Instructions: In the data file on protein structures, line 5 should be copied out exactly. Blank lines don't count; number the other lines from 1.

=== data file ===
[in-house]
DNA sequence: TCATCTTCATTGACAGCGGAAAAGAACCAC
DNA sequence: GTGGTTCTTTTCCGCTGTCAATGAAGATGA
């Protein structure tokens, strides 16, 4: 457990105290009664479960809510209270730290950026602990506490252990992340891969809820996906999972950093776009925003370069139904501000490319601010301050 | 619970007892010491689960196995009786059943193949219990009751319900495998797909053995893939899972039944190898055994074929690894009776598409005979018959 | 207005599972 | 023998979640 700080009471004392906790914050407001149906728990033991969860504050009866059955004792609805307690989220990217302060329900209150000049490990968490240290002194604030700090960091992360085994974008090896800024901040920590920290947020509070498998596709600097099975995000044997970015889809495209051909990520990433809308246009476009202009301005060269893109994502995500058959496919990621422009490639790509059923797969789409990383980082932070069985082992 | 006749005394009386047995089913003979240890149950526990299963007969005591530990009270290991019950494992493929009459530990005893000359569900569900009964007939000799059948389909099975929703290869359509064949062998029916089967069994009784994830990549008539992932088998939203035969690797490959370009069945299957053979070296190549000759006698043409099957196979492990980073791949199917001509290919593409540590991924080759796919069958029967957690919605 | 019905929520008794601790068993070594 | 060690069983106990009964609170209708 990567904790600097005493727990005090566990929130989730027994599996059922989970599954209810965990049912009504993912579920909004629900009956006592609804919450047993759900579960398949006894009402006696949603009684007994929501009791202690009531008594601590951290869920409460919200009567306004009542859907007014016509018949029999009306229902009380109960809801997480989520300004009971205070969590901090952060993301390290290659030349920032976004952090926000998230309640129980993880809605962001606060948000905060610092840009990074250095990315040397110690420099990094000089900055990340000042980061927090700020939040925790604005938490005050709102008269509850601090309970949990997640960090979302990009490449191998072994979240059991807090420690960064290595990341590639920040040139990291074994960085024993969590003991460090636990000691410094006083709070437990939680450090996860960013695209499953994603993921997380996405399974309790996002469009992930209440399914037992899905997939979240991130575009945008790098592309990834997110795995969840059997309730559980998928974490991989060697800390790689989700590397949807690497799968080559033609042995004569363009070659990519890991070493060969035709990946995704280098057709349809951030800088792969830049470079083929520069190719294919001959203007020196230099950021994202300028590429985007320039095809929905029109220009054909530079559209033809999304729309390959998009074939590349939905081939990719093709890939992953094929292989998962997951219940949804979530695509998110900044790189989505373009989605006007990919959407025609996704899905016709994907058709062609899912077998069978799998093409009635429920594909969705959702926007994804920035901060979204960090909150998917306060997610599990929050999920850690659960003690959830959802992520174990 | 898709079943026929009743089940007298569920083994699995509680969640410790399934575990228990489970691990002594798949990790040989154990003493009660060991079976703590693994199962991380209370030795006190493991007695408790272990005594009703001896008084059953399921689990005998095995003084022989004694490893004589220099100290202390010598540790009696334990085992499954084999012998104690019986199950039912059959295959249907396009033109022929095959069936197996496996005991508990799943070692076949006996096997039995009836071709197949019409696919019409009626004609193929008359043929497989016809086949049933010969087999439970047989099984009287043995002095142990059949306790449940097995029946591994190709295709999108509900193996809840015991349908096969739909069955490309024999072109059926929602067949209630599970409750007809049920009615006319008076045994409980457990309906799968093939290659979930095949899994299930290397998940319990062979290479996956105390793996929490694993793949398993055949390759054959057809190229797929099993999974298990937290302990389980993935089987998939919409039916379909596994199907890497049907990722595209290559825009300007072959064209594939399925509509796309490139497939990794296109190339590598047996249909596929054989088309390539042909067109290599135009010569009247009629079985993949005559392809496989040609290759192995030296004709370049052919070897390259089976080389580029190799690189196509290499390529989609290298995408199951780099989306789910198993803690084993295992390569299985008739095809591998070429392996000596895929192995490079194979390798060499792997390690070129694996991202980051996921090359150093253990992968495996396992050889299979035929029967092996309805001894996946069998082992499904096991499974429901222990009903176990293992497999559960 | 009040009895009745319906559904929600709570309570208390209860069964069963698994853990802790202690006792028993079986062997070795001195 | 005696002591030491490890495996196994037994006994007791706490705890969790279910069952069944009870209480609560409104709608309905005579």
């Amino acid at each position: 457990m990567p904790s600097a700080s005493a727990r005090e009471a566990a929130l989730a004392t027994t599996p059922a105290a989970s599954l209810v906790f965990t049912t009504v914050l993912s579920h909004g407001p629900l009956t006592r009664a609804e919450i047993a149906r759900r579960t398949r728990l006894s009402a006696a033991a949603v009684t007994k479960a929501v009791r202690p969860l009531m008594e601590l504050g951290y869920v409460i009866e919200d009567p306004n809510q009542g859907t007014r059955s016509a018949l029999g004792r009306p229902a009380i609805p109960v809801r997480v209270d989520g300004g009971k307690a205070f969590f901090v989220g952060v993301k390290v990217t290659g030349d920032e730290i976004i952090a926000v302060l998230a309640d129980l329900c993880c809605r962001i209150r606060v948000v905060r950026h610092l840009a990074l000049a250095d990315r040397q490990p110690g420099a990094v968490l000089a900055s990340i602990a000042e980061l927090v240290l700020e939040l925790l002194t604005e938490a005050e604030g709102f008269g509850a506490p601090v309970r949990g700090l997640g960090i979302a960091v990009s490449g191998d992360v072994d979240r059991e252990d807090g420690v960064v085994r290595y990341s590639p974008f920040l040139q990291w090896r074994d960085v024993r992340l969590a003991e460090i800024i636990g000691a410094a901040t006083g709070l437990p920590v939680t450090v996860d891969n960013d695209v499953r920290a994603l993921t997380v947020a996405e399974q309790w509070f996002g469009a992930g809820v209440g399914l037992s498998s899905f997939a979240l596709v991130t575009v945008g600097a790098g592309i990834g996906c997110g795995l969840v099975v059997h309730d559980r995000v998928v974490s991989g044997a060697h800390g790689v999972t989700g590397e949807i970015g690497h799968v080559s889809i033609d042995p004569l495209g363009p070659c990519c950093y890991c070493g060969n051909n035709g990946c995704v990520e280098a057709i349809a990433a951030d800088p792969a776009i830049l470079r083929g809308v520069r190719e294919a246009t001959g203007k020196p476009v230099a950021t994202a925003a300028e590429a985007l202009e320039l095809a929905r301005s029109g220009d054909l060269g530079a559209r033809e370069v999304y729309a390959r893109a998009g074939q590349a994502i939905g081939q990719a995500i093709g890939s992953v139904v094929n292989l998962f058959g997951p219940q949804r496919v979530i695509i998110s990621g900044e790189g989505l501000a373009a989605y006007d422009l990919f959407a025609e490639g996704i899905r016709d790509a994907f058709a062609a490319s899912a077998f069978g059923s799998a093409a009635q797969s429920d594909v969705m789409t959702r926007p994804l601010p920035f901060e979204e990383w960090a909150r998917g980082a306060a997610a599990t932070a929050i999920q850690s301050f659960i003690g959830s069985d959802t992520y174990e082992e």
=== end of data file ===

């Amino acid at each position: 457990m990567p904790s600097a700080s005493a727990r005090e009471a566990a929130l989730a004392t027994t599996p059922a105290a989970s599954l209810v906790f965990t049912t009504v914050l993912s579920h909004g407001p629900l009956t006592r009664a609804e919450i047993a149906r759900r579960t398949r728990l006894s009402a006696a033991a949603v009684t007994k479960a929501v009791r202690p969860l009531m008594e601590l504050g951290y869920v409460i009866e919200d009567p306004n809510q009542g859907t007014r059955s016509a018949l029999g004792r009306p229902a009380i609805p109960v809801r997480v209270d989520g300004g009971k307690a205070f969590f901090v989220g952060v993301k390290v990217t290659g030349d920032e730290i976004i952090a926000v302060l998230a309640d129980l329900c993880c809605r962001i209150r606060v948000v905060r950026h610092l840009a990074l000049a250095d990315r040397q490990p110690g420099a990094v968490l000089a900055s990340i602990a000042e980061l927090v240290l700020e939040l925790l002194t604005e938490a005050e604030g709102f008269g509850a506490p601090v309970r949990g700090l997640g960090i979302a960091v990009s490449g191998d992360v072994d979240r059991e252990d807090g420690v960064v085994r290595y990341s590639p974008f920040l040139q990291w090896r074994d960085v024993r992340l969590a003991e460090i800024i636990g000691a410094a901040t006083g709070l437990p920590v939680t450090v996860d891969n960013d695209v499953r920290a994603l993921t997380v947020a996405e399974q309790w509070f996002g469009a992930g809820v209440g399914l037992s498998s899905f997939a979240l596709v991130t575009v945008g600097a790098g592309i990834g996906c997110g795995l969840v099975v059997h309730d559980r995000v998928v974490s991989g044997a060697h800390g790689v999972t989700g590397e949807i970015g690497h799968v080559s889809i033609d042995p004569l495209g363009p070659c990519c950093y890991c070493g060969n051909n035709g990946c995704v990520e280098a057709i349809a990433a951030d800088p792969a776009i830049l470079r083929g809308v520069r190719e294919a246009t001959g203007k020196p476009v230099a950021t994202a925003a300028e590429a985007l202009e320039l095809a929905r301005s029109g220009d054909l060269g530079a559209r033809e370069v999304y729309a390959r893109a998009g074939q590349a994502i939905g081939q990719a995500i093709g890939s992953v139904v094929n292989l998962f058959g997951p219940q949804r496919v979530i695509i998110s990621g900044e790189g989505l501000a373009a989605y006007d422009l990919f959407a025609e490639g996704i899905r016709d790509a994907f058709a062609a490319s899912a077998f069978g059923s799998a093409a009635q797969s429920d594909v969705m789409t959702r926007p994804l601010p920035f901060e979204e990383w960090a909150r998917g980082a306060a997610a599990t932070a929050i999920q850690s301050f659960i003690g959830s069985d959802t992520y174990e082992e």